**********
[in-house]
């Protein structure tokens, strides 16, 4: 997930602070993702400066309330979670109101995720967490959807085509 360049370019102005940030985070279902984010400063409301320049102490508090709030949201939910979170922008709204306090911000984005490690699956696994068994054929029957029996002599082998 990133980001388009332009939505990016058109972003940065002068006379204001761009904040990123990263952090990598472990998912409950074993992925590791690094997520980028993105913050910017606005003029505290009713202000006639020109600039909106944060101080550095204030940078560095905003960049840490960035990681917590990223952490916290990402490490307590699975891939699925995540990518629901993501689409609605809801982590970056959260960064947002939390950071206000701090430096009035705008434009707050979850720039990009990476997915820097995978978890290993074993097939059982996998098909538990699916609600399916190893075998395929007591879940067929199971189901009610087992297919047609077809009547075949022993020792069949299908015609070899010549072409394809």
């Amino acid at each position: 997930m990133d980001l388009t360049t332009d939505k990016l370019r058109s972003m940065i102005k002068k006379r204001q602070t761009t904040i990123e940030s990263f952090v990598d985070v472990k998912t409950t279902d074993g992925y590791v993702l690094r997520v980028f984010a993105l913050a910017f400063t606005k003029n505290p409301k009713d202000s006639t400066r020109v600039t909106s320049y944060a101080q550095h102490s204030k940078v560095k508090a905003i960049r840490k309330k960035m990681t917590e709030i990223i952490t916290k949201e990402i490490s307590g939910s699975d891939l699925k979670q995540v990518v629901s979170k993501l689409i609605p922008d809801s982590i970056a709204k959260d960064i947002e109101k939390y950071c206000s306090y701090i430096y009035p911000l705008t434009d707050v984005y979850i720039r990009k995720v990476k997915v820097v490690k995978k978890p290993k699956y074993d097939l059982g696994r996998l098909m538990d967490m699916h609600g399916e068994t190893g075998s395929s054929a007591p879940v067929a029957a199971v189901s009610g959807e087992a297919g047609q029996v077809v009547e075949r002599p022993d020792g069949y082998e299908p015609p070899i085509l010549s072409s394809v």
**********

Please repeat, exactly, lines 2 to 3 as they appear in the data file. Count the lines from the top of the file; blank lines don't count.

């Protein structure tokens, strides 16, 4: 997930602070993702400066309330979670109101995720967490959807085509 360049370019102005940030985070279902984010400063409301320049102490508090709030949201939910979170922008709204306090911000984005490690699956696994068994054929029957029996002599082998 990133980001388009332009939505990016058109972003940065002068006379204001761009904040990123990263952090990598472990998912409950074993992925590791690094997520980028993105913050910017606005003029505290009713202000006639020109600039909106944060101080550095204030940078560095905003960049840490960035990681917590990223952490916290990402490490307590699975891939699925995540990518629901993501689409609605809801982590970056959260960064947002939390950071206000701090430096009035705008434009707050979850720039990009990476997915820097995978978890290993074993097939059982996998098909538990699916609600399916190893075998395929007591879940067929199971189901009610087992297919047609077809009547075949022993020792069949299908015609070899010549072409394809």
């Amino acid at each position: 997930m990133d980001l388009t360049t332009d939505k990016l370019r058109s972003m940065i102005k002068k006379r204001q602070t761009t904040i990123e940030s990263f952090v990598d985070v472990k998912t409950t279902d074993g992925y590791v993702l690094r997520v980028f984010a993105l913050a910017f400063t606005k003029n505290p409301k009713d202000s006639t400066r020109v600039t909106s320049y944060a101080q550095h102490s204030k940078v560095k508090a905003i960049r840490k309330k960035m990681t917590e709030i990223i952490t916290k949201e990402i490490s307590g939910s699975d891939l699925k979670q995540v990518v629901s979170k993501l689409i609605p922008d809801s982590i970056a709204k959260d960064i947002e109101k939390y950071c206000s306090y701090i430096y009035p911000l705008t434009d707050v984005y979850i720039r990009k995720v990476k997915v820097v490690k995978k978890p290993k699956y074993d097939l059982g696994r996998l098909m538990d967490m699916h609600g399916e068994t190893g075998s395929s054929a007591p879940v067929a029957a199971v189901s009610g959807e087992a297919g047609q029996v077809v009547e075949r002599p022993d020792g069949y082998e299908p015609p070899i085509l010549s072409s394809v």